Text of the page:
- The Washington Times - Monday, July 17, 2006

Break out the banjos and pass the smoked salmon cheesecake — Civil War tourism is getting a makeover.

A Maryland government program that has won presidential praise for boosting local economies through historic preservation has certified Carroll, Frederick and Washington counties as the “Heart of the Civil War Heritage Area.”

Communities from Cumberland to Havre de Grace have benefited from money made available in the Maryland Heritage Areas Authority since the General Assembly created the grant and tax-credit program 10 years ago.

Baltimore’s B&O; Railroad Museum, the Harriet Tubman Museum in Cambridge and the Rodgers Tavern in Perryville are among those that have received a share of $7.1 million in program grants awarded since 1996.

Now the region scarred by the North-South conflict is getting state help on projects including a Civil War-era banjo conference at the Antietam National Battlefield and faux gas-lamp street lighting in Taneytown, where visitors can walk the roads that soldiers took to nearby Gettysburg, Pa., and enjoy gourmet food at Antrim 1844, an antebellum mansion turned bed-and-breakfast.

In May, President Bush honored the program with one of two Preserve America Presidential Awards for Heritage Tourism.

The Civil War region is Maryland’s 11th certified heritage area. Richard Hughes, of the Maryland Historical Trust, said the certification of the management plan last week came after nearly three years of planning. He also said the certification will help local communities tell their Civil War stories to visitors drawn to Maryland by major 150th anniversary events in 2012 and 2013.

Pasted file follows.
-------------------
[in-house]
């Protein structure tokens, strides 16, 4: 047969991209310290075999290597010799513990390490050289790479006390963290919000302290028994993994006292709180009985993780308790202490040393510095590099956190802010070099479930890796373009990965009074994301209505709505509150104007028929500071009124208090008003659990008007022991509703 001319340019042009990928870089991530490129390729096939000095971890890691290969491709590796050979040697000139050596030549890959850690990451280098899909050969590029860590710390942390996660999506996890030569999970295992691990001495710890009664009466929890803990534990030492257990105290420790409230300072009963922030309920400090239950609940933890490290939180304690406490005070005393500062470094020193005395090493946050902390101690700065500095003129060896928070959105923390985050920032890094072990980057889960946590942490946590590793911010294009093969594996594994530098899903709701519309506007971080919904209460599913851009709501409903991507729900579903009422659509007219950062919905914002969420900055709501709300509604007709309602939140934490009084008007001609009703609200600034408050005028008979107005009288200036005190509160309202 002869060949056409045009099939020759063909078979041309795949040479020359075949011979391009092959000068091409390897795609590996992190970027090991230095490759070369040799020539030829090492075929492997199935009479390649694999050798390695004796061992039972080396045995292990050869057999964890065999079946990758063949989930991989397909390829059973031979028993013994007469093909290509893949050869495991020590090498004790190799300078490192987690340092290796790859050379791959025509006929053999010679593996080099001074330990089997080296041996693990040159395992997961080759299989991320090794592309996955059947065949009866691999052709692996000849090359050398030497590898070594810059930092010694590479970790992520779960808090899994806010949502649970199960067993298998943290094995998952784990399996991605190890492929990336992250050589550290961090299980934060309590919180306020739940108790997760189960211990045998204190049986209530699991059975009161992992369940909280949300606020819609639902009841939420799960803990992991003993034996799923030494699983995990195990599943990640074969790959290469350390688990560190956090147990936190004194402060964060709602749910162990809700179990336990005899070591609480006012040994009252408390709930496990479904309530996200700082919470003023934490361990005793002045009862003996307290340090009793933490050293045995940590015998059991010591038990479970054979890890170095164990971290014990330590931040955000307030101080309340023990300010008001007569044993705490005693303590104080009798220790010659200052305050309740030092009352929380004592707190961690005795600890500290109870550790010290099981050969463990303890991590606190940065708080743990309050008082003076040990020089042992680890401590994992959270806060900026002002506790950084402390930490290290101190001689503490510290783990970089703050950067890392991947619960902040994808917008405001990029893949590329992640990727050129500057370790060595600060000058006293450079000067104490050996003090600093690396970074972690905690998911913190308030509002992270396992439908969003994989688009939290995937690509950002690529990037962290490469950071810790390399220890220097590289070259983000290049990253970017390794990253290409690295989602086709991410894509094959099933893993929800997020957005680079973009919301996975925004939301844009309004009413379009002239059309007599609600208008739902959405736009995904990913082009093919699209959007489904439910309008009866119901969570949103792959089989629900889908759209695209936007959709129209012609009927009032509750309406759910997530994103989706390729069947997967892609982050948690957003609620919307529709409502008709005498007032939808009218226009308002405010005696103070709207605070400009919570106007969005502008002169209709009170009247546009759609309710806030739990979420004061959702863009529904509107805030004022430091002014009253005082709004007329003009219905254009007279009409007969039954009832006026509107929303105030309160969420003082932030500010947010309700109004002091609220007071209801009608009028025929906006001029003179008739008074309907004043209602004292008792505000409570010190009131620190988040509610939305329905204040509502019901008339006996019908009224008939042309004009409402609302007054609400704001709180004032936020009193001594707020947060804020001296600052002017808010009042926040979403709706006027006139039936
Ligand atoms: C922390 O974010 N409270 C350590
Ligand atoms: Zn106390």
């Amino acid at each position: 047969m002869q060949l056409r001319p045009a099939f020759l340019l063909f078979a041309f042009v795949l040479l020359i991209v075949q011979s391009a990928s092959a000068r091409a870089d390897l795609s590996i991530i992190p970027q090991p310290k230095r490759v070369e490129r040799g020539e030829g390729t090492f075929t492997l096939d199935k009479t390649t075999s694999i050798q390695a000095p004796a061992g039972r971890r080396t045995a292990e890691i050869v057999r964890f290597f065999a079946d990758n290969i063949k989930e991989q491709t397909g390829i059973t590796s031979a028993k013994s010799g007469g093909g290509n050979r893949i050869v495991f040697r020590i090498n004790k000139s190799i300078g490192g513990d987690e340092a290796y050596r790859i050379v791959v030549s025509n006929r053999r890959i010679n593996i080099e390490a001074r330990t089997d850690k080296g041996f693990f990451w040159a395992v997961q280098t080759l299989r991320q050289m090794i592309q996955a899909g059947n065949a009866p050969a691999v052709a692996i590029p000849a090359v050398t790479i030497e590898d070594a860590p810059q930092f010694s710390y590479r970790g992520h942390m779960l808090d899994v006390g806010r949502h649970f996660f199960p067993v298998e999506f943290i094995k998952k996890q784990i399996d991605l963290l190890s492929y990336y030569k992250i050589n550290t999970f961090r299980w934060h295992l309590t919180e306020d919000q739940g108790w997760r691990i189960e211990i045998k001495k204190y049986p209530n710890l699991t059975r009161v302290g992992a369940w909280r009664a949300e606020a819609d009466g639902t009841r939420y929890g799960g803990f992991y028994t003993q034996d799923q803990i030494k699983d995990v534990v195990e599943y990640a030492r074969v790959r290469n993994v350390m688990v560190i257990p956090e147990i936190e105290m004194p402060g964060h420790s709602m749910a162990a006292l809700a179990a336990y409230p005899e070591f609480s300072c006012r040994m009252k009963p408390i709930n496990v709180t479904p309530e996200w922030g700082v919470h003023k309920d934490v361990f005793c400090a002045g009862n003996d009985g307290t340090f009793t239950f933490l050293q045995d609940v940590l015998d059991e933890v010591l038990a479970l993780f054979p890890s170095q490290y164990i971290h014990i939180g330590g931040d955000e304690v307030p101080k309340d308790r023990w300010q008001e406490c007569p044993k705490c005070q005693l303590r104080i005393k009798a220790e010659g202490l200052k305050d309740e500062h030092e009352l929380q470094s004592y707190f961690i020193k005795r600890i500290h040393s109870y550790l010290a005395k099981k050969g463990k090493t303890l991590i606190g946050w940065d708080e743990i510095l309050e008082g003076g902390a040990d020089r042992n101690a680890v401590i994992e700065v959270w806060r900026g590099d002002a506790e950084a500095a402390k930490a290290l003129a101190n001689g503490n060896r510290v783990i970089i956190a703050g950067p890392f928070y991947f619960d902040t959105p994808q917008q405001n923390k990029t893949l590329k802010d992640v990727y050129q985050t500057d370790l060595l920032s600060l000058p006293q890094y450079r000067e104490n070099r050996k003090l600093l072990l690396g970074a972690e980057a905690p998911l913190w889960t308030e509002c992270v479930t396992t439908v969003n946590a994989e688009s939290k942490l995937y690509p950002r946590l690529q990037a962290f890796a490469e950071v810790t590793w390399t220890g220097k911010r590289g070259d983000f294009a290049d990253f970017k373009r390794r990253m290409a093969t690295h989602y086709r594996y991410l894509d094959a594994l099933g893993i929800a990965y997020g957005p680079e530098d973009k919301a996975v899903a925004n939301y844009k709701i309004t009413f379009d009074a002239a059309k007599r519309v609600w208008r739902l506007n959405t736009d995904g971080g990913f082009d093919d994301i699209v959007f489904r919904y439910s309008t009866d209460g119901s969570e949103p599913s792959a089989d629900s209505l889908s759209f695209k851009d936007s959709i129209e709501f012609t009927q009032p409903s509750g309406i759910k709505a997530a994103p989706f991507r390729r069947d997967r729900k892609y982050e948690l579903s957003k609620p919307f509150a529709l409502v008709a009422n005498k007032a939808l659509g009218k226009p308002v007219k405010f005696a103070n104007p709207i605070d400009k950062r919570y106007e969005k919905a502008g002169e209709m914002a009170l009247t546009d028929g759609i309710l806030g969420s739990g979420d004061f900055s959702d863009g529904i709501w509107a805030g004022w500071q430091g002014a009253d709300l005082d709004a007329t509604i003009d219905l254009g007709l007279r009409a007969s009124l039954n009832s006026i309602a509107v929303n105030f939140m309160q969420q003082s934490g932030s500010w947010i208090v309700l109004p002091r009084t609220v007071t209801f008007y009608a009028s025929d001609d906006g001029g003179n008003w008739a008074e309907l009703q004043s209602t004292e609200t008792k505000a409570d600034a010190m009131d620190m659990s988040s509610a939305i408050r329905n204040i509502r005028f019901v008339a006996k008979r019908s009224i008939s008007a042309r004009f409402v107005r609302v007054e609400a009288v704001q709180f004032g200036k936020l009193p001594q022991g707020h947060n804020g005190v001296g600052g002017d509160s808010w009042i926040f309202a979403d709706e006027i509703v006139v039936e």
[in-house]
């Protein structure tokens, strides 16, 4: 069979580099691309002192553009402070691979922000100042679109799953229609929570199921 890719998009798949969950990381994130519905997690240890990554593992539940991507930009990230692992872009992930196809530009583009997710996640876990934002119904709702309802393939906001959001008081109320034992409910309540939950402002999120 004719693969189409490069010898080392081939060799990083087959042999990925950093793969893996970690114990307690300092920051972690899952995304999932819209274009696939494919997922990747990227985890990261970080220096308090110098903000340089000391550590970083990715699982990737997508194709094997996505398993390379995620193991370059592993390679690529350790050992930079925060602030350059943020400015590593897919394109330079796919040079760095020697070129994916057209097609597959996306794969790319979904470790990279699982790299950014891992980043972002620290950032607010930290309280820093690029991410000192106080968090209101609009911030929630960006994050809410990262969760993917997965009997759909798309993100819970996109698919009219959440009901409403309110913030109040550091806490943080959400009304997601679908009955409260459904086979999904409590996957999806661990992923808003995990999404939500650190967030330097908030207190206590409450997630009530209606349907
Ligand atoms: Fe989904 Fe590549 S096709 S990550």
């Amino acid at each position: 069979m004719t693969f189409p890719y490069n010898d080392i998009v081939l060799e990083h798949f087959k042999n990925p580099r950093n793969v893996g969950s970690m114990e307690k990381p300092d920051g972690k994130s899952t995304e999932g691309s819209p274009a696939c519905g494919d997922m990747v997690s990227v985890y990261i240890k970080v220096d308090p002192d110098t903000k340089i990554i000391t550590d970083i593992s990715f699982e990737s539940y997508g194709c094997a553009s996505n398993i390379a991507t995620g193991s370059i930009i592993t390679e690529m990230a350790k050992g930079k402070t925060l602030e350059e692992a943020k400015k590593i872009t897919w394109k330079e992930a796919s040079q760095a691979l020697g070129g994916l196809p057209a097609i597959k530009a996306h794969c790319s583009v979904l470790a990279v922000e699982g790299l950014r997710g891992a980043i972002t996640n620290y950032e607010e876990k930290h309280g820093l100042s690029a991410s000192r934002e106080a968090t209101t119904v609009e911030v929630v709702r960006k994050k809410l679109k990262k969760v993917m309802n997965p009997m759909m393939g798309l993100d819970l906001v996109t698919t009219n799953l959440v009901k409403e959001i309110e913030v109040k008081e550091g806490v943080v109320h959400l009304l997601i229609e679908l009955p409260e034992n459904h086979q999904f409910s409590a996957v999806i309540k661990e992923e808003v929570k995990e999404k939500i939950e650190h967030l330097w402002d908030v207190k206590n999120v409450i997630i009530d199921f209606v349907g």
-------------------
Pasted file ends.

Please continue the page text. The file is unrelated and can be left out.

“There is virtually not a town in those three counties that did not have major involvement in the Civil War,” Mr. Hughes said.

He said Maryland’s borderline status — a Union state below the Mason-Dixon Line — makes it especially appealing to history buffs.

“Divided loyalties were strong in the state, and all those stories of brother against brother, family against family — there are so many of those stories in Maryland,” Mr Hughes said.

The city of Hagerstown received a $55,000 grant to help develop a downtown sidewalk-cafe district and a $12,500 grant to help pay for Civil War-themed signs, brochures and banners.

The National Museum of Civil War Medicine in Frederick received $4,500 to help pay for a lecture and concert series at the Pry House Field Hospital Museum at Antietam. Planned events include a talk next year by Pulitzer Prize-winning historian James M. McPherson, and the banjo conference this October.

“We saw the concert series as something that would be in line with the mission of the Heart of the Civil War, which is to bring visitors in and broaden their understanding of it — not just being a military issue, but the impact on the civilian population as well,” said Janet Bucklew, the museum’s development officer.

As the number of heritage areas has grown, so has the funding. The 2005 General Assembly increased the program’s funding to a maximum of $3 million annually, from $1 million.

The model for Maryland’s heritage areas is Canal Place, a transportation-themed enterprise in downtown Cumberland in the restored Western Maryland Station, alongside the Chesapeake & Ohio Canal National Historical Park. The project drew nearly 138,400 visitors last year and has sparked a revival of the city’s downtown over the past decade.

Restaurants, galleries and performing-arts spaces have opened in refurbished buildings along a brick-lined pedestrian mall that no longer looks like 1970s urban planning.

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